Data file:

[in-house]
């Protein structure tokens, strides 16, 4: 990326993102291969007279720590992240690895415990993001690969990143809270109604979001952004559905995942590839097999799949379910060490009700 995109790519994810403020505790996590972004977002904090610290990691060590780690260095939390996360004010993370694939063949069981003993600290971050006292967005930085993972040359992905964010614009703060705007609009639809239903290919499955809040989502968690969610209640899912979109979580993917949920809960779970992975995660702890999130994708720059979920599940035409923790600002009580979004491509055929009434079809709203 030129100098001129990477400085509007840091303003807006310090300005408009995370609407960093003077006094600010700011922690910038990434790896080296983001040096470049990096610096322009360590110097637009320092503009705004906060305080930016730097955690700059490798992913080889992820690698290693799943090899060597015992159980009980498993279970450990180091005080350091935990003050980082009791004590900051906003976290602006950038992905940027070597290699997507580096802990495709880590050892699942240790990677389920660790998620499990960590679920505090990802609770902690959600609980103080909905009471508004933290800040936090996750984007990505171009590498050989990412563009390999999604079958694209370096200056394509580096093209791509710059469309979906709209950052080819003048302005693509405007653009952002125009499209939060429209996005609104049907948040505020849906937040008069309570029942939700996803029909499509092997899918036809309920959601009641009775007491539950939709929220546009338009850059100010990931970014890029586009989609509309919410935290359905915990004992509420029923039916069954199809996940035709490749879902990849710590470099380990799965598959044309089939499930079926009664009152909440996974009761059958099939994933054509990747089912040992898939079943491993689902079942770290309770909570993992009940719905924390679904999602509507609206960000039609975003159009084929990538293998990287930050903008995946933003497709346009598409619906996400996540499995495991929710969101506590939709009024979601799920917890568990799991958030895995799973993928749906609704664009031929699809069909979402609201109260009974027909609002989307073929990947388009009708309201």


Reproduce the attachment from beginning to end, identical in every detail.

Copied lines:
[in-house]
């Protein structure tokens, strides 16, 4: 990326993102291969007279720590992240690895415990993001690969990143809270109604979001952004559905995942590839097999799949379910060490009700 995109790519994810403020505790996590972004977002904090610290990691060590780690260095939390996360004010993370694939063949069981003993600290971050006292967005930085993972040359992905964010614009703060705007609009639809239903290919499955809040989502968690969610209640899912979109979580993917949920809960779970992975995660702890999130994708720059979920599940035409923790600002009580979004491509055929009434079809709203 030129100098001129990477400085509007840091303003807006310090300005408009995370609407960093003077006094600010700011922690910038990434790896080296983001040096470049990096610096322009360590110097637009320092503009705004906060305080930016730097955690700059490798992913080889992820690698290693799943090899060597015992159980009980498993279970450990180091005080350091935990003050980082009791004590900051906003976290602006950038992905940027070597290699997507580096802990495709880590050892699942240790990677389920660790998620499990960590679920505090990802609770902690959600609980103080909905009471508004933290800040936090996750984007990505171009590498050989990412563009390999999604079958694209370096200056394509580096093209791509710059469309979906709209950052080819003048302005693509405007653009952002125009499209939060429209996005609104049907948040505020849906937040008069309570029942939700996803029909499509092997899918036809309920959601009641009775007491539950939709929220546009338009850059100010990931970014890029586009989609509309919410935290359905915990004992509420029923039916069954199809996940035709490749879902990849710590470099380990799965598959044309089939499930079926009664009152909440996974009761059958099939994933054509990747089912040992898939079943491993689902079942770290309770909570993992009940719905924390679904999602509507609206960000039609975003159009084929990538293998990287930050903008995946933003497709346009598409619906996400996540499995495991929710969101506590939709009024979601799920917890568990799991958030895995799973993928749906609704664009031929699809069909979402609201109260009974027909609002989307073929990947388009009708309201």